More and more minorities identify as oppressed victims of wider society.
Victimhood and cancel culture are a growing phenomenon in the modern West. More and more minorities identify as oppressed victims of wider society—whether these minorities are gender based, sexual or racial. Moreover, the moral prestige of being considered a victim is enormous. There is also a growing intolerance toward those who step out of line with today’s sexual and gender orthodoxy, to the point where people are ‘cancelled’ for stating things considered common sense only a few years ago (just ask J.K. Rowling).
Why this growing trend?
There are many reasons why victimhood and cancel culture are on the rise. One reason might be society’s increased sensitivity toward victims: perhaps we’re more attuned to the pain faced by those in the minority. Another reason would be the rise and spread of Social Justice Theory.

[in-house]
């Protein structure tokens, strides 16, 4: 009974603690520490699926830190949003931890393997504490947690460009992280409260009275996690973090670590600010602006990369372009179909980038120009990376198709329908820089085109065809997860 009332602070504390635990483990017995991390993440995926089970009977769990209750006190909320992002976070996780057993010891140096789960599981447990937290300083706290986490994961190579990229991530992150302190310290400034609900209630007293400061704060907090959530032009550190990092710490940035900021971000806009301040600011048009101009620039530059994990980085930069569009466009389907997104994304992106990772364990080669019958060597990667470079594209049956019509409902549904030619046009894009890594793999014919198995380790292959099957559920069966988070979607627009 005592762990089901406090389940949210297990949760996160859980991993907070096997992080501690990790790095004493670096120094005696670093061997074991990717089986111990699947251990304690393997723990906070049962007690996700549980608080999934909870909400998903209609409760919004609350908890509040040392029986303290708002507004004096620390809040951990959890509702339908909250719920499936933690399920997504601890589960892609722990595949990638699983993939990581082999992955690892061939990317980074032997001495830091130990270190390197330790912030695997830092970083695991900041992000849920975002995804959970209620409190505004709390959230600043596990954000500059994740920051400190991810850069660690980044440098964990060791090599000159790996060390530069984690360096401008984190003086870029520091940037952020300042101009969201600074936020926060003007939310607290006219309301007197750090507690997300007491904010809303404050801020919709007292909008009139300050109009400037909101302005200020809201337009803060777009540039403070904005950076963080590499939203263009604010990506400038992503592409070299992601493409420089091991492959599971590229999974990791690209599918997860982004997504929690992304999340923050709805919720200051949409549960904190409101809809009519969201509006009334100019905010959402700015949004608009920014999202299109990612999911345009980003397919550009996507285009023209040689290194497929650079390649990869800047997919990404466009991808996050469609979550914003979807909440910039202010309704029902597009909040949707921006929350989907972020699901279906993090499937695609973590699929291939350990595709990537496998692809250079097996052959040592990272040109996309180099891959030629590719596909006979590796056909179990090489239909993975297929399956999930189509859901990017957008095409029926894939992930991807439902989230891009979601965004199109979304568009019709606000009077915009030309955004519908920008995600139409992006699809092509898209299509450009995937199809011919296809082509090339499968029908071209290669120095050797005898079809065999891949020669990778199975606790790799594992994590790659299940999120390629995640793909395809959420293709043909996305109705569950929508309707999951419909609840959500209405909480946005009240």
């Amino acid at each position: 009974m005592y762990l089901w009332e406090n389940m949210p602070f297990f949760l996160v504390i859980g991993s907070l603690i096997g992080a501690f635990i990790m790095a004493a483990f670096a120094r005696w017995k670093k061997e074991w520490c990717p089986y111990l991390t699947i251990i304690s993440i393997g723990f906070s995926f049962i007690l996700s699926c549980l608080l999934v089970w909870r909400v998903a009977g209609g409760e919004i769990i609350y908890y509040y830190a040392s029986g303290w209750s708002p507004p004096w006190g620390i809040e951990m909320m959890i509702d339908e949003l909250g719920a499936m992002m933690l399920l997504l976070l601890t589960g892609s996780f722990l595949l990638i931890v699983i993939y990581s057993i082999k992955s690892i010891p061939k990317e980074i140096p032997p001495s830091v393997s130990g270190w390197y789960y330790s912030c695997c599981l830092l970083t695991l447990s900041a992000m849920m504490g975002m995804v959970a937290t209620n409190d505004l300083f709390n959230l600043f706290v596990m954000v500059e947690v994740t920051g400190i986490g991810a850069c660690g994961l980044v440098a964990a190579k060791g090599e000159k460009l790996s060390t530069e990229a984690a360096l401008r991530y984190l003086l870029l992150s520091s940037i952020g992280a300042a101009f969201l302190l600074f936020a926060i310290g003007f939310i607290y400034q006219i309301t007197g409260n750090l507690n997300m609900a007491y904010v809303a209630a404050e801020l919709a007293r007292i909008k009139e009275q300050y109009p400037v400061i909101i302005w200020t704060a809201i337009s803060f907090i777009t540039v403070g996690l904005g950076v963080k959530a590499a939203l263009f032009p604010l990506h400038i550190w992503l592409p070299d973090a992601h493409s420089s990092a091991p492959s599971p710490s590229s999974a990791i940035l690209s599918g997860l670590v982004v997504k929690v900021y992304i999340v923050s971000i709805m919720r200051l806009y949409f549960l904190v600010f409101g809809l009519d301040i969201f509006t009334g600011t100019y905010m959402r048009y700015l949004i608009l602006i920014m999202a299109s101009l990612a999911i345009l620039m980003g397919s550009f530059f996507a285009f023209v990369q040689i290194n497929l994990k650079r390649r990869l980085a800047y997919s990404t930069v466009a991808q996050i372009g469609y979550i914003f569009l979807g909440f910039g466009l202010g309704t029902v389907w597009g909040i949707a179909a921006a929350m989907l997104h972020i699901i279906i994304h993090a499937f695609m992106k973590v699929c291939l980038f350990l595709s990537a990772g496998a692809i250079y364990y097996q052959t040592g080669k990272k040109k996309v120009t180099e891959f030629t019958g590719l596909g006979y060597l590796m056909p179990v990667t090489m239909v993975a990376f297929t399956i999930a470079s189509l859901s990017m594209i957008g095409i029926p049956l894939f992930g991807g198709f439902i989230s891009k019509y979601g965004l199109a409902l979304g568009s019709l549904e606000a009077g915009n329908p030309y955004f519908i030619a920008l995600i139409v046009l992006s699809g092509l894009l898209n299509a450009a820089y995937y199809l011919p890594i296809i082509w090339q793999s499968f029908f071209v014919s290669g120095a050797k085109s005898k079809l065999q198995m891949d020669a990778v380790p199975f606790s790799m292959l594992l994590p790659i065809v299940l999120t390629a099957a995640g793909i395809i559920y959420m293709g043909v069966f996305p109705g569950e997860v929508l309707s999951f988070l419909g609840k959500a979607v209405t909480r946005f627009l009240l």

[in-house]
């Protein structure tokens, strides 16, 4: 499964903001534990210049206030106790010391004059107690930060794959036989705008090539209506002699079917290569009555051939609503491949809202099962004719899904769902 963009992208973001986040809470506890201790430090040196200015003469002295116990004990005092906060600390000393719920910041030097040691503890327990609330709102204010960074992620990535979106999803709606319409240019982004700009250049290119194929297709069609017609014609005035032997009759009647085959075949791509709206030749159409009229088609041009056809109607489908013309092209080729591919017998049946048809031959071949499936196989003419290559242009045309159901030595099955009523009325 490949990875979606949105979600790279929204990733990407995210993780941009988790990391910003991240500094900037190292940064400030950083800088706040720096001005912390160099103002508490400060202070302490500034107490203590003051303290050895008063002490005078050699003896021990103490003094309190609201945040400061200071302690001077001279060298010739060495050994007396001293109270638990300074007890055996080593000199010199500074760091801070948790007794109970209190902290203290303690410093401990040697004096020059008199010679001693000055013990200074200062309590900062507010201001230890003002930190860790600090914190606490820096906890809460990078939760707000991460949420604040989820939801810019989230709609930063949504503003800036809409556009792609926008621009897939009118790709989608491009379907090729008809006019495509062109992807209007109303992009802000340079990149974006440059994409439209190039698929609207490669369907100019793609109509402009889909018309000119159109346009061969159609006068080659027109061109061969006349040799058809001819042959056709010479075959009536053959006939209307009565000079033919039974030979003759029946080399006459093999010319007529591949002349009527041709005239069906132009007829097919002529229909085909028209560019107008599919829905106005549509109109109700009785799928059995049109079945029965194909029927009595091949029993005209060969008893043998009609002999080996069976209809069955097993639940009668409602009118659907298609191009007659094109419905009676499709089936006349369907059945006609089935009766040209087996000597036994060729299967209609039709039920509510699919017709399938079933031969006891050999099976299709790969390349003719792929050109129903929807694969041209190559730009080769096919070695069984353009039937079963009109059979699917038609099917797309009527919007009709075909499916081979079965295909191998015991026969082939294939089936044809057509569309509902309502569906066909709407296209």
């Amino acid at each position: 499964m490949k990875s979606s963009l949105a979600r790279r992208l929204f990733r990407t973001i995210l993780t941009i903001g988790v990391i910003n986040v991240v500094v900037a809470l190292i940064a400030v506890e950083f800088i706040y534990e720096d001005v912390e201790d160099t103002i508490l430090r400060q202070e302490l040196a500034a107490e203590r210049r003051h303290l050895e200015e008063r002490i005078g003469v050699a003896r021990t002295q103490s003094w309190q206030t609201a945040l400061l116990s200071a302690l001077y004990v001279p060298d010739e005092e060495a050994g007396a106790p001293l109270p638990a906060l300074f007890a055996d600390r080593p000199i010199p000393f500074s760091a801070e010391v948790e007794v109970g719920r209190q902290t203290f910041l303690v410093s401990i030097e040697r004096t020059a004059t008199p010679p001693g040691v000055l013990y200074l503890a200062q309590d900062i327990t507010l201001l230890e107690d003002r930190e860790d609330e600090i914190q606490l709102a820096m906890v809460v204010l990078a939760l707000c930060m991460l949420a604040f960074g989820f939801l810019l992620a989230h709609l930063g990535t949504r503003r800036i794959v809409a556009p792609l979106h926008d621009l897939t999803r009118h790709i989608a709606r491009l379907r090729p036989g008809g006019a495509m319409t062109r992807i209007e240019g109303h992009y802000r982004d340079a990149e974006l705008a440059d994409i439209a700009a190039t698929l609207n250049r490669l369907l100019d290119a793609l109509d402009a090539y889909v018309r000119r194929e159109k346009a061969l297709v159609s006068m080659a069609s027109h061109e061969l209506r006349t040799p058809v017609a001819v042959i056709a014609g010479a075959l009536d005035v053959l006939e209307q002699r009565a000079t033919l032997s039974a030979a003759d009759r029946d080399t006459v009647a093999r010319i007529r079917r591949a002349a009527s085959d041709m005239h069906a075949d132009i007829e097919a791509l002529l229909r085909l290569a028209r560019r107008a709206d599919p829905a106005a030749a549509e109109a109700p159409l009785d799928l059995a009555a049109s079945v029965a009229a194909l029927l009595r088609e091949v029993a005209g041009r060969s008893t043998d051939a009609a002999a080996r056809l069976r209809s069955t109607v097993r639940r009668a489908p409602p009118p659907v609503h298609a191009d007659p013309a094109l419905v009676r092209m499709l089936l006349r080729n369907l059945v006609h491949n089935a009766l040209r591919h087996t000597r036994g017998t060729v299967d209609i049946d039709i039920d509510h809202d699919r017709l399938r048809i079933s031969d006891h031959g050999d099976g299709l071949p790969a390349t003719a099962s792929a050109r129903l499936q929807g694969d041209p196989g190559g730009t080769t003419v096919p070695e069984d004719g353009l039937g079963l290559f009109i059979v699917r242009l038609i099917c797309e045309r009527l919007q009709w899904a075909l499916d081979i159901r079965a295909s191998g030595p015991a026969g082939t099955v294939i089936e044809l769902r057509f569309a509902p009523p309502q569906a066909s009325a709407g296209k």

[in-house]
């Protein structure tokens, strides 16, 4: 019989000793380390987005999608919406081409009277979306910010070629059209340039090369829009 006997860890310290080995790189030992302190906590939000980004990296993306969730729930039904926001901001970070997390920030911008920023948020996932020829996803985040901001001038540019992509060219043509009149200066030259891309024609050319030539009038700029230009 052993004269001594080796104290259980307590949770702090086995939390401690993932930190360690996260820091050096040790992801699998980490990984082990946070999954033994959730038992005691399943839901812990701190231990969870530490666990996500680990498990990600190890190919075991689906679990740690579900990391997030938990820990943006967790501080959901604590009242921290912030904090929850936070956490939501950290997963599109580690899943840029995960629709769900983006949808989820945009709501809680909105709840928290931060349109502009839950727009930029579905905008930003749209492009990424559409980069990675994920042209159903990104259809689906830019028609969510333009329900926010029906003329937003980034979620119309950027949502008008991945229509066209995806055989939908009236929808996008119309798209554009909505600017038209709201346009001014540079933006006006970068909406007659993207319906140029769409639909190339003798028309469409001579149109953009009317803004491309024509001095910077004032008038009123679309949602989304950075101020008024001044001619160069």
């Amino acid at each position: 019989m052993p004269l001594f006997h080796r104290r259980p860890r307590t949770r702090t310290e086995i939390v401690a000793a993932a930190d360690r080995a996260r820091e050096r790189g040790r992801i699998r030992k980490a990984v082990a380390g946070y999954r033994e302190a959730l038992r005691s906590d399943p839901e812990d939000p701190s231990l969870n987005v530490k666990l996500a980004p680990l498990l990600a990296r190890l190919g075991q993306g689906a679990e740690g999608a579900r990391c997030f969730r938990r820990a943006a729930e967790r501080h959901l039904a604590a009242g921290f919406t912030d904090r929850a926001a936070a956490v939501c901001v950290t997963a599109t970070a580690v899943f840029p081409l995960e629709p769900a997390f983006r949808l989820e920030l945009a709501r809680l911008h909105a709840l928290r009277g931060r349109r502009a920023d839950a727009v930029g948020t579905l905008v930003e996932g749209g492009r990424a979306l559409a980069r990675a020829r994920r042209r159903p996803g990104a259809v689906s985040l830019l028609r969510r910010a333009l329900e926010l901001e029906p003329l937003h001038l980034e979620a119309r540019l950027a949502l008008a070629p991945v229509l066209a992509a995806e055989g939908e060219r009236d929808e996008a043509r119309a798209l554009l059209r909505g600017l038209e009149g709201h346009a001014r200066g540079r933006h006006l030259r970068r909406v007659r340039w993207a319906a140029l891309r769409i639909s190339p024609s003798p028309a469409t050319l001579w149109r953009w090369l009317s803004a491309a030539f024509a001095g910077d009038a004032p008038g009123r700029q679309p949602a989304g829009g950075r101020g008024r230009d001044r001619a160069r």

But there’s another reason for this trend—our post-Christian society’s inability to deal with guilt.
1. The Secular Attempt and Failure to Banish Guilt
Early in the 20th century, Sigmund Freud tried to redefine guilt as nothing more than internal psychic forces with no moral consequence. Guilt, to Freud, was just a feeling, and it could be ignored. It could be denied. And we could be free of its crushing burden.
But as essayist Wilfred McClay points out in an important essay titled ‘The Strange Persistence of Guilt’:
[Banishing guilt] has not turned out to be an entirely workable solution, since it is not so easy to banish guilt by denying its reality.
The secular West’s problem with guilt has only become worse as we’ve moved into a post-Christian age.
Westerners are still afflicted by feelings of guilt—which is not surprising since, as God’s image-bearers, even the most secular atheists have consciences that accuse or excuse them (Romans 2:14-15).